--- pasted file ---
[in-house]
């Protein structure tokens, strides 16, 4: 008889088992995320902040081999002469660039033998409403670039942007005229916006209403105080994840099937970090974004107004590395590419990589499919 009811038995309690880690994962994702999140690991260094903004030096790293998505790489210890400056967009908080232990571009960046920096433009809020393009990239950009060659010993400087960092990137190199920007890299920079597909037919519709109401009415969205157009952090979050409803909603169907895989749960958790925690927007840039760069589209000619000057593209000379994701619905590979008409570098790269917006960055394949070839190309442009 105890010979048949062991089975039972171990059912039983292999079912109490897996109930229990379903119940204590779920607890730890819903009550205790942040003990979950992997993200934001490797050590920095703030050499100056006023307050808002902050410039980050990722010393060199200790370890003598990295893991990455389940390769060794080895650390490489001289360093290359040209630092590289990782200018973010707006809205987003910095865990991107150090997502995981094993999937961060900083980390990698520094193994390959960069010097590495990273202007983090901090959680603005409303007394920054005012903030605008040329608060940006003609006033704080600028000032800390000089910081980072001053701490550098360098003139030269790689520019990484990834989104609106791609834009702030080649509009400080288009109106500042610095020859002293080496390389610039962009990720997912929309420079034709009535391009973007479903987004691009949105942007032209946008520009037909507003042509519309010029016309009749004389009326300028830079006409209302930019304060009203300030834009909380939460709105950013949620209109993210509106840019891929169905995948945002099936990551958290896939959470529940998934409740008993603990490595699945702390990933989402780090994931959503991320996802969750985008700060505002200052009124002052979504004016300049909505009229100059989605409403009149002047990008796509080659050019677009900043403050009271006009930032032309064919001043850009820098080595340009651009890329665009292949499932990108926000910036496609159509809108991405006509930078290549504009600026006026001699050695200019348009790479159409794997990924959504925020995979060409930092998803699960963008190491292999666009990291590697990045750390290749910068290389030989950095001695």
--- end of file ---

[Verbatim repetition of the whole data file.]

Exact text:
[in-house]
């Protein structure tokens, strides 16, 4: 008889088992995320902040081999002469660039033998409403670039942007005229916006209403105080994840099937970090974004107004590395590419990589499919 009811038995309690880690994962994702999140690991260094903004030096790293998505790489210890400056967009908080232990571009960046920096433009809020393009990239950009060659010993400087960092990137190199920007890299920079597909037919519709109401009415969205157009952090979050409803909603169907895989749960958790925690927007840039760069589209000619000057593209000379994701619905590979008409570098790269917006960055394949070839190309442009 105890010979048949062991089975039972171990059912039983292999079912109490897996109930229990379903119940204590779920607890730890819903009550205790942040003990979950992997993200934001490797050590920095703030050499100056006023307050808002902050410039980050990722010393060199200790370890003598990295893991990455389940390769060794080895650390490489001289360093290359040209630092590289990782200018973010707006809205987003910095865990991107150090997502995981094993999937961060900083980390990698520094193994390959960069010097590495990273202007983090901090959680603005409303007394920054005012903030605008040329608060940006003609006033704080600028000032800390000089910081980072001053701490550098360098003139030269790689520019990484990834989104609106791609834009702030080649509009400080288009109106500042610095020859002293080496390389610039962009990720997912929309420079034709009535391009973007479903987004691009949105942007032209946008520009037909507003042509519309010029016309009749004389009326300028830079006409209302930019304060009203300030834009909380939460709105950013949620209109993210509106840019891929169905995948945002099936990551958290896939959470529940998934409740008993603990490595699945702390990933989402780090994931959503991320996802969750985008700060505002200052009124002052979504004016300049909505009229100059989605409403009149002047990008796509080659050019677009900043403050009271006009930032032309064919001043850009820098080595340009651009890329665009292949499932990108926000910036496609159509809108991405006509930078290549504009600026006026001699050695200019348009790479159409794997990924959504925020995979060409930092998803699960963008190491292999666009990291590697990045750390290749910068290389030989950095001695």